Interview with David Schellenberg of Tunic
Ok, so first things first – who is Tunic and can you give me a short history of how the band came to be?
DS: Tunic is David Schellenberg, Rory Ellis, and Sam Neal. Tunic was started by Sam and I as a way for us to hang out, experiment and for me to try my hand at playing guitar in a band. Rory was my roommate at the time so he started playing bass after a couple jams. This was around 2012, I’m pretty sure.
How would you describe your sound?
DS: Abrasive, angular, noisy punk music.
Are you all originally from Winnipeg and what is the scene like in Winnipeg these days?
DS: We are. Winnipeg is a unique city with a lot of cool bands and artists. Since we’re extremely isolated by our geographical location we all have to put in a lot of work to get shows to happen and for there to be things to do, so Winnipeg is pretty cool, a lot of people work hard to make sure it doesn’t suck.
What are some of the pros/cons of being a band in Winnipeg?
DS: The only con is our location. Pros a lot of great local bands to do shows with.
Will this be your first time playing Ottawa? If so, what have you heard about the Ottawa scene?
DS: This will be our first time playing in Ottawa. I’ve heard some nice things from our pals who’ve played there before, they say it’s a lot of fun, so that’s exciting.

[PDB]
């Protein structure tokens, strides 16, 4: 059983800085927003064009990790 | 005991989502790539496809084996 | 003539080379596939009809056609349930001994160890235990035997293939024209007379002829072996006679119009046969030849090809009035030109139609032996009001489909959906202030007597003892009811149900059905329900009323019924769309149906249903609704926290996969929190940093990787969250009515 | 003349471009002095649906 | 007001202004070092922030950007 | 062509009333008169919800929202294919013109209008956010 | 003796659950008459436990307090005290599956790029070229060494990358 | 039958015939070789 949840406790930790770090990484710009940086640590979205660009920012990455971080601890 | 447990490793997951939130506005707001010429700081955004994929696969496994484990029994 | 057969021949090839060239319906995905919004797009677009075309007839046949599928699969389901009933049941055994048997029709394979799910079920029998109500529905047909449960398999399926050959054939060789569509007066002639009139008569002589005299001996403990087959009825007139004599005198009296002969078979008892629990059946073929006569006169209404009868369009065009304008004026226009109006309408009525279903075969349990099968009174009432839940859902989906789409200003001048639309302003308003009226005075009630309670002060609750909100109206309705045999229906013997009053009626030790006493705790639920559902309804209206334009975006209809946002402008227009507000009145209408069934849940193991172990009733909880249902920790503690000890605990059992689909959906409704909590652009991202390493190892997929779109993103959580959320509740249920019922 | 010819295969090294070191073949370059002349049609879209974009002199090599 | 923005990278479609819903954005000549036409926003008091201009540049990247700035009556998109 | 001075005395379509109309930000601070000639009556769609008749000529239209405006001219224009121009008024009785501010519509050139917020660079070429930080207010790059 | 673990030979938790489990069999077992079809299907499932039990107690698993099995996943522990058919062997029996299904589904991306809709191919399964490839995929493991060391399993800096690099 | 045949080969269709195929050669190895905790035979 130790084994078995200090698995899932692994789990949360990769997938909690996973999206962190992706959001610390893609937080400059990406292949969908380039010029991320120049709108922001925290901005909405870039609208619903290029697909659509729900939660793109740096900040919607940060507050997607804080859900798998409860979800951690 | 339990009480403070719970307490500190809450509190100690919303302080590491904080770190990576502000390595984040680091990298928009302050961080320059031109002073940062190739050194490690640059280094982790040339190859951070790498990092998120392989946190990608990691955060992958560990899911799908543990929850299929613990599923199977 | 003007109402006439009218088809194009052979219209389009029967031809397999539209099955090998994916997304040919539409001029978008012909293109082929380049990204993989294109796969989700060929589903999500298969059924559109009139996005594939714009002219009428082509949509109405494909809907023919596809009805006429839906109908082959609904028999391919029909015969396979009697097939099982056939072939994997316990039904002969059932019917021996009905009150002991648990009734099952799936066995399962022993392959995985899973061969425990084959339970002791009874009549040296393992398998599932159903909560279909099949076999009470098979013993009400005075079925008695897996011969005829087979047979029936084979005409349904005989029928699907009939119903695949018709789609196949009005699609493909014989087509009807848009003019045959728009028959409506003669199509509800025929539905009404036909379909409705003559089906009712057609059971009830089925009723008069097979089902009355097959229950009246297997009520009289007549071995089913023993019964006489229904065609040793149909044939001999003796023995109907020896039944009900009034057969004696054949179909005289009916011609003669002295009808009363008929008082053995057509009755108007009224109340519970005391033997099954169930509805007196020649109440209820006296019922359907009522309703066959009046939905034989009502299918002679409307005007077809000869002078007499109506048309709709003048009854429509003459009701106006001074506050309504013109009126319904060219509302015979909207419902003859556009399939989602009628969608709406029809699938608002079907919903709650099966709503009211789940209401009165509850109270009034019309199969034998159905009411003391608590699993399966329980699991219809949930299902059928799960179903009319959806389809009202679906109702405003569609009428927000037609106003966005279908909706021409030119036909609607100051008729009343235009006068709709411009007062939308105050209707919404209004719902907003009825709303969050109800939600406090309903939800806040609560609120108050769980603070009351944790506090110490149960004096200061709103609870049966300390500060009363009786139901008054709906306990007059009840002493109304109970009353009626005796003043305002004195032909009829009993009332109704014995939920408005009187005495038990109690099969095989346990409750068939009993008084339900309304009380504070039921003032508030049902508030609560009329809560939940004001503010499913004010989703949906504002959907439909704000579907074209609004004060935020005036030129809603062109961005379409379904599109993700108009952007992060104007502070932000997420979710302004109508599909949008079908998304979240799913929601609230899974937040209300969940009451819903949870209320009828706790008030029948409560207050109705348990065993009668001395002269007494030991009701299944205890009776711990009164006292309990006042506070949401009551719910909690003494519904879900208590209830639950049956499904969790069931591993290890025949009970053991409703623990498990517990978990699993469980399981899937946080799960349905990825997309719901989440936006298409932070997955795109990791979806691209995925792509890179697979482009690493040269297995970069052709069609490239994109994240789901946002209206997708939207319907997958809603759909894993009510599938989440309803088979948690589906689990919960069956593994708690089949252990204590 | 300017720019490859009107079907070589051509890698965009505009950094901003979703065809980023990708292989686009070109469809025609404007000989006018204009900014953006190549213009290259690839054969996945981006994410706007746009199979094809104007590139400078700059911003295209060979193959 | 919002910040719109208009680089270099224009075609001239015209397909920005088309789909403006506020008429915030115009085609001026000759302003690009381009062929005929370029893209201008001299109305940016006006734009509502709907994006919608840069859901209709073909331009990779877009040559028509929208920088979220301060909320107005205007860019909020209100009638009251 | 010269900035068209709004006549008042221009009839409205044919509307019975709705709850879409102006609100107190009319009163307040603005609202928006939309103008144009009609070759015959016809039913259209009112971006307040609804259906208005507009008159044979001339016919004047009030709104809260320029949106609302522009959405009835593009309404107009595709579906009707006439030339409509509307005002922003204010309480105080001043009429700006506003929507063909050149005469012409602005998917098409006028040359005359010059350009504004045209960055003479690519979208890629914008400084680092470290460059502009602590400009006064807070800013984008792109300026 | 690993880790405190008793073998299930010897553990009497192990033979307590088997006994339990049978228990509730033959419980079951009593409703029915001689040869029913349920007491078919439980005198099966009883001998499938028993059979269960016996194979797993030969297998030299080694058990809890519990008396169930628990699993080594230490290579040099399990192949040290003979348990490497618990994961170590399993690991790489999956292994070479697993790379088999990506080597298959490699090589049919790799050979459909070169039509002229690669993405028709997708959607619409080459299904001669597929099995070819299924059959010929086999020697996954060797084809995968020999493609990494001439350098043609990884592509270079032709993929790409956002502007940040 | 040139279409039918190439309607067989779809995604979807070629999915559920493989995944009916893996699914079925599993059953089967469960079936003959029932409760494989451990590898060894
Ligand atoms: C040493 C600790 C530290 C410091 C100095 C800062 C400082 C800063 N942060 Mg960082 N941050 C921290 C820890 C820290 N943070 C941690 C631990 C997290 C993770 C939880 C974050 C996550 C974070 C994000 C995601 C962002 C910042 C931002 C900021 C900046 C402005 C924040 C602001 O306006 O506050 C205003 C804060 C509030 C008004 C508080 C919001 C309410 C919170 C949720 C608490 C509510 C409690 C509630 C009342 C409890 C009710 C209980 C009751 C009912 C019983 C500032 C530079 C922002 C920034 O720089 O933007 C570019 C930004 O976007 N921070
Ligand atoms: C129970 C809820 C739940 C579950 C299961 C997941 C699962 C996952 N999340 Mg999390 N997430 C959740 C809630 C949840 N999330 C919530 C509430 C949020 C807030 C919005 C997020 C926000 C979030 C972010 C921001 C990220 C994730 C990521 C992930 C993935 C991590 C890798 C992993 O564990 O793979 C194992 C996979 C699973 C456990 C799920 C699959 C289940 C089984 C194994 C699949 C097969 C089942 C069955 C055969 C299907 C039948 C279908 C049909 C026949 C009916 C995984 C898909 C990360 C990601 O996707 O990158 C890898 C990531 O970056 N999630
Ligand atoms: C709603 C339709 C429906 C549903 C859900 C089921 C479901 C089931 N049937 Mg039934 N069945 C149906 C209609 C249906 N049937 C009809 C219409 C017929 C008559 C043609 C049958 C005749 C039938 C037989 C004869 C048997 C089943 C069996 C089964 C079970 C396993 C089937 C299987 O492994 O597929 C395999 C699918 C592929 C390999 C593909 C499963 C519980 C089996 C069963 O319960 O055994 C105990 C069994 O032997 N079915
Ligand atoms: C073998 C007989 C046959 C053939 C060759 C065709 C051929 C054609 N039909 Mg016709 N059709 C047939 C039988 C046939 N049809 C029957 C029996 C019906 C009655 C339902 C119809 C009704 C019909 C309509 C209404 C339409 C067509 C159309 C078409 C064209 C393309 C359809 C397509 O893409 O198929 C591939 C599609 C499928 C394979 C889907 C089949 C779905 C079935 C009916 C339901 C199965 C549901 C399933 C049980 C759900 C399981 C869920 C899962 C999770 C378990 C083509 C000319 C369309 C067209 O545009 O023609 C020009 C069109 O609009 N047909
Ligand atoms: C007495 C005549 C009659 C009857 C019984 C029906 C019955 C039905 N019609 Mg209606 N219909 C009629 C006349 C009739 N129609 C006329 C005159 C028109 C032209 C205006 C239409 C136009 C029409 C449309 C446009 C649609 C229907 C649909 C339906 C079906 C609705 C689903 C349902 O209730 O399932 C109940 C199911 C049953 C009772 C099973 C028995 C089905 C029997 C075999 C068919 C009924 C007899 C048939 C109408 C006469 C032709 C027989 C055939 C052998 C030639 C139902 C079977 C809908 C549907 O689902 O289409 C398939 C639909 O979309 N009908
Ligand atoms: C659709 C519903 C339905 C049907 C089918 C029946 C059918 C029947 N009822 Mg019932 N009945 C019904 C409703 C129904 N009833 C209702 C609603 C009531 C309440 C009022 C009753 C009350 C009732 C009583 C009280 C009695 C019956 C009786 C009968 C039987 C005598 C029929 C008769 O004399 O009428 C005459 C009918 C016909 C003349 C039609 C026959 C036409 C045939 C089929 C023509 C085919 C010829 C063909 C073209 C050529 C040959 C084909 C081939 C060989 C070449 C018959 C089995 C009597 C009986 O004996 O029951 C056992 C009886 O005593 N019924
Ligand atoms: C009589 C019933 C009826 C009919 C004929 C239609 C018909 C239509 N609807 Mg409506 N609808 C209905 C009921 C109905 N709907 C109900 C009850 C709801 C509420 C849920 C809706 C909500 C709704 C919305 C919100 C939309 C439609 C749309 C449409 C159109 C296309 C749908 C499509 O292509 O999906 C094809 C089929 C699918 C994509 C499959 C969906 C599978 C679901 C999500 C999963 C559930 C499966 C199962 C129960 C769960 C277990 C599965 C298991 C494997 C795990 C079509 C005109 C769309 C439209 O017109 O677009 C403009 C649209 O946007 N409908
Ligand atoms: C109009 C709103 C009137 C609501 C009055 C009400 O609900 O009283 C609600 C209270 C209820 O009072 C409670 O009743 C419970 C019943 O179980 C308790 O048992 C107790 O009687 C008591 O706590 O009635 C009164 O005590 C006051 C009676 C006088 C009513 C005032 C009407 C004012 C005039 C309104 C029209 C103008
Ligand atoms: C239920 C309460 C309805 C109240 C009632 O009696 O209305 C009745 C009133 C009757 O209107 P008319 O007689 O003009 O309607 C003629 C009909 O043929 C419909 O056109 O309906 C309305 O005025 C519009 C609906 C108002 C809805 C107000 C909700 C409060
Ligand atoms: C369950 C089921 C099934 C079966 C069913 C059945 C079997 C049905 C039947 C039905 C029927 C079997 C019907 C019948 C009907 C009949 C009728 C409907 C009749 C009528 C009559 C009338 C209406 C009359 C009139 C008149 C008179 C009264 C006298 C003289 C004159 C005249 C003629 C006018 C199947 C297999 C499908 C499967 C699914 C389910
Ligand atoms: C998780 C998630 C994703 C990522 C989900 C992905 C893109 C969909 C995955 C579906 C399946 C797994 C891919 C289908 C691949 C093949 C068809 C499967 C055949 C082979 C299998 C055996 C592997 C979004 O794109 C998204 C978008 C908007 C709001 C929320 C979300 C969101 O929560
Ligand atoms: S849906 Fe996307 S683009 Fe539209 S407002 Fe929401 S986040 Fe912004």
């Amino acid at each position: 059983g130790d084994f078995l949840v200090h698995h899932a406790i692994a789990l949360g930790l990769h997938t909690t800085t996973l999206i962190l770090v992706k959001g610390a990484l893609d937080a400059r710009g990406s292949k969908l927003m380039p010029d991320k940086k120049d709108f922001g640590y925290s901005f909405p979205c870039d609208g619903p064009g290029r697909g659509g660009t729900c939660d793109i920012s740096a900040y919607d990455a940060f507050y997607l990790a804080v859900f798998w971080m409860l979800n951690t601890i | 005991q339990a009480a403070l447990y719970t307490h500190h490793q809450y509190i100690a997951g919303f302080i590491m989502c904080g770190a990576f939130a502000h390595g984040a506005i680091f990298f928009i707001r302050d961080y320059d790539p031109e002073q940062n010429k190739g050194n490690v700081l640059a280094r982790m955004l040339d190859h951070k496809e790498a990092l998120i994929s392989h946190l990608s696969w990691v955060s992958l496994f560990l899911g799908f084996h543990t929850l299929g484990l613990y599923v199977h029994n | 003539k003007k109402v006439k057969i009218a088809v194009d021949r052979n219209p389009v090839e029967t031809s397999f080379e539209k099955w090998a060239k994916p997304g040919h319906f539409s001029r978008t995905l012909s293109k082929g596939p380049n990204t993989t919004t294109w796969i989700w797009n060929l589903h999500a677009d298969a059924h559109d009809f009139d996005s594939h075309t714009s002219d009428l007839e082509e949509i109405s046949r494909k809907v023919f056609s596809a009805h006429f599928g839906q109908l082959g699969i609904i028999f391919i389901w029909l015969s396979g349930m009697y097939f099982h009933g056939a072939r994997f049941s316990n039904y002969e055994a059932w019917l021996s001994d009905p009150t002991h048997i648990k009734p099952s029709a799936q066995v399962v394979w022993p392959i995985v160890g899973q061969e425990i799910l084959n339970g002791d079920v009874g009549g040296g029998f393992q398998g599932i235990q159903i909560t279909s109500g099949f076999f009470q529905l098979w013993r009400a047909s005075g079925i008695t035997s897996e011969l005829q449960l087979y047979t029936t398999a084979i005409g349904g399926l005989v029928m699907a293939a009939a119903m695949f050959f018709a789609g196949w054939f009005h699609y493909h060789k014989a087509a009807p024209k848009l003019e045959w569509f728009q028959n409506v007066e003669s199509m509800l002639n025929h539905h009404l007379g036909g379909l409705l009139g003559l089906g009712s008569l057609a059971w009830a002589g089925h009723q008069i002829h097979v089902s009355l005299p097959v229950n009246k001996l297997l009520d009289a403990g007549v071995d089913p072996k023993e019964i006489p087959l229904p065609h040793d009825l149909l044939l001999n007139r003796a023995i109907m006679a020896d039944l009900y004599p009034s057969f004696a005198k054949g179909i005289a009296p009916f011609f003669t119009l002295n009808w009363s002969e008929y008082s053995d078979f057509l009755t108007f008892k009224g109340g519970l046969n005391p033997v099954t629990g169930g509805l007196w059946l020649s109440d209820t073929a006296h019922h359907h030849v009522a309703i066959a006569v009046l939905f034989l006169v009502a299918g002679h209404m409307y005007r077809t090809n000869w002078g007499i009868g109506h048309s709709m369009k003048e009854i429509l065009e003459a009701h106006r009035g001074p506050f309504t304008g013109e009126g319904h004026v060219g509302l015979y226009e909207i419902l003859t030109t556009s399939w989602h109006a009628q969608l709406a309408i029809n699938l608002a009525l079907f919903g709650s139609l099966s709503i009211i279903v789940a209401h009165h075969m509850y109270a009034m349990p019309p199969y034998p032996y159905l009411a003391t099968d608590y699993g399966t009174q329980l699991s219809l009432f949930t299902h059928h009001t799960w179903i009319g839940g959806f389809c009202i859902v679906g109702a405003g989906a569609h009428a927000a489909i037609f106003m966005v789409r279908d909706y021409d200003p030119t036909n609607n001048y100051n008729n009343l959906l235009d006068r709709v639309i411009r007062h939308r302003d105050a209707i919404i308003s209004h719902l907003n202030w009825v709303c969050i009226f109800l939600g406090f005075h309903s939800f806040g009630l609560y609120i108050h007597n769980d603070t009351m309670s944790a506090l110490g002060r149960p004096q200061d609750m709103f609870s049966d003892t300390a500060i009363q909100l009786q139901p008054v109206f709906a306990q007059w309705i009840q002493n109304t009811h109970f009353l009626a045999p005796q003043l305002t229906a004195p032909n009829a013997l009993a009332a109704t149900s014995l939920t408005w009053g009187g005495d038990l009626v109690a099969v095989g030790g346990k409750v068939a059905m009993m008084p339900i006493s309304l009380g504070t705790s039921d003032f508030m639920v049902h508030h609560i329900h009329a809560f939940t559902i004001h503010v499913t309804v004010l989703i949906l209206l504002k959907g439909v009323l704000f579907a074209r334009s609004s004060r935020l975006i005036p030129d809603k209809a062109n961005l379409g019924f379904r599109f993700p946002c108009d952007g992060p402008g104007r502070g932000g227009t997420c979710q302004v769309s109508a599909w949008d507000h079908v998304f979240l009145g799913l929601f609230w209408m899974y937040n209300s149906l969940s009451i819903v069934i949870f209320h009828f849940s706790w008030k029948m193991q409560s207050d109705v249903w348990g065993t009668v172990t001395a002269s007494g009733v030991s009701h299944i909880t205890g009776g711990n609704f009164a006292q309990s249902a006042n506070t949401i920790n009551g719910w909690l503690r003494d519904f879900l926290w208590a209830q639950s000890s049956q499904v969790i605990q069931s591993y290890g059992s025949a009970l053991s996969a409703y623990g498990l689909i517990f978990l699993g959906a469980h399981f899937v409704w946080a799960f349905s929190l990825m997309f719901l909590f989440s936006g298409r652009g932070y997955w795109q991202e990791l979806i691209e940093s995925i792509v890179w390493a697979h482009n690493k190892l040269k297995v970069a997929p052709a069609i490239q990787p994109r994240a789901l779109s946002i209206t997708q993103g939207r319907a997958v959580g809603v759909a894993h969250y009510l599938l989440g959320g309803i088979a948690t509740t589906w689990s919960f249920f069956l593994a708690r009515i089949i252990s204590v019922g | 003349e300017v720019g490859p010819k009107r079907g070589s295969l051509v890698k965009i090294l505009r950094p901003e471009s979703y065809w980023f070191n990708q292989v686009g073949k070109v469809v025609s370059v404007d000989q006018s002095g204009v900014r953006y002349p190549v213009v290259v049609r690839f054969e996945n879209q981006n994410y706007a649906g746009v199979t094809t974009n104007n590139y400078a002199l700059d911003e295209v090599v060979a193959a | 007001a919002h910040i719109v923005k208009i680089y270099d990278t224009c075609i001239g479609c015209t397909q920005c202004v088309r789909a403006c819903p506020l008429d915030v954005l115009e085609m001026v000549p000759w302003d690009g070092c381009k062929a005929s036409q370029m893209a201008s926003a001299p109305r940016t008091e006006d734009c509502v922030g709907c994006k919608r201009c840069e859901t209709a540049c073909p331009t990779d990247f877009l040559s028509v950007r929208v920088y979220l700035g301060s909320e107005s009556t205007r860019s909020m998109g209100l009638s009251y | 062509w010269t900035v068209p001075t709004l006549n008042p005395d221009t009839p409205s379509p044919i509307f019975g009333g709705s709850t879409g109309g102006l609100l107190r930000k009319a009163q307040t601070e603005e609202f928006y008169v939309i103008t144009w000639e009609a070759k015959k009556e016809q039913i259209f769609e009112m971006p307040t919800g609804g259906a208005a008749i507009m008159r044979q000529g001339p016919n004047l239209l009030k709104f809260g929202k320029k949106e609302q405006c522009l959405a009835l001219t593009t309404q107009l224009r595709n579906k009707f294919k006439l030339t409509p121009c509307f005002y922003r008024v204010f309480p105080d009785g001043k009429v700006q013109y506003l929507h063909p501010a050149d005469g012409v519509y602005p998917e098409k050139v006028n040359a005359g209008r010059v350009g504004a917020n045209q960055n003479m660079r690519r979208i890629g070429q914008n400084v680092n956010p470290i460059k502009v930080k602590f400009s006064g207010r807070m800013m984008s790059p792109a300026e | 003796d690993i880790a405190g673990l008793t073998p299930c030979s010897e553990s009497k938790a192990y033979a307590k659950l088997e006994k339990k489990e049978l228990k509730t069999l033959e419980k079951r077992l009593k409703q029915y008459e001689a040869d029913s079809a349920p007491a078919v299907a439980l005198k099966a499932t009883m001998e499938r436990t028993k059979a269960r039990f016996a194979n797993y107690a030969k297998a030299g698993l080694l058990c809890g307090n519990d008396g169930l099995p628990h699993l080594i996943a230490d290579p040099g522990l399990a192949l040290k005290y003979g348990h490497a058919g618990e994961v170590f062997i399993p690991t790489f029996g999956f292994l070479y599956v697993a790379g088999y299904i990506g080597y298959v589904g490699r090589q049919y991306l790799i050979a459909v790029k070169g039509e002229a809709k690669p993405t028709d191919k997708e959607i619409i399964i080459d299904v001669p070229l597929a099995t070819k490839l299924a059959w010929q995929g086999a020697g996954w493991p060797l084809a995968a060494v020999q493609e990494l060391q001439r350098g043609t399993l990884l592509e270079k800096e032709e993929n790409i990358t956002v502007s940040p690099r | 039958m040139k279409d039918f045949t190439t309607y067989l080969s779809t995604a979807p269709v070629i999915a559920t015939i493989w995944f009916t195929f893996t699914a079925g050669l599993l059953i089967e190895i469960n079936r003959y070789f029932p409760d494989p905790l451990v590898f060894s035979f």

Sometimes it does feel like Ottawa and Winnipeg are worlds apart even though we’re provincial neighbours. Not to mention that there are probably a lot of great local bands from our respective cities that neither of us will ever hear. Have you all played in other bands in the past?
DS: We’ve all played in a lot of bands, too many bands really. Rory and I played in a bunch of indie bands we don’t need to talk about, and Sam played in a bunch of cool black metal and d-beat bands like Willing Feet and Noose that were super sick.
Help us get to know you a little better: outside of music, what other interests, hobbies or projects are taking up your time?
DS: We mostly work our jobs so we can do this band and other music related things. Sam does graphic design, Rory works in a school and I work at a bar.
Finally, what are you listening to these days?
DS: I can’t speak for Rory or Sam, but I’ve been listening to a lot of Spray Paint, The Coneheads, Wings, and Cocteau Twins.
Don’t miss tunic at Pressed on June 6 alongside The Dark Plains and Ultra Love, event here. For out-of-towners and roadtrippers, here are Tunic’s tour dates:
Tunic Tour Dates
May 31 – Reverie, Minneapolis MN
June 1 – The Burlington, Chicago IL
June 3 – Foam Doam, London ON
June 4 – This Ain’t Hollywood, Hamilton ON
June 6 – Pressed, Ottawa ON
June 7 – Smiling Buddha, Toronto ON
June 8 – Turbo Haus, Montreal QC
June 9 – Poisson Noir, Montreal QC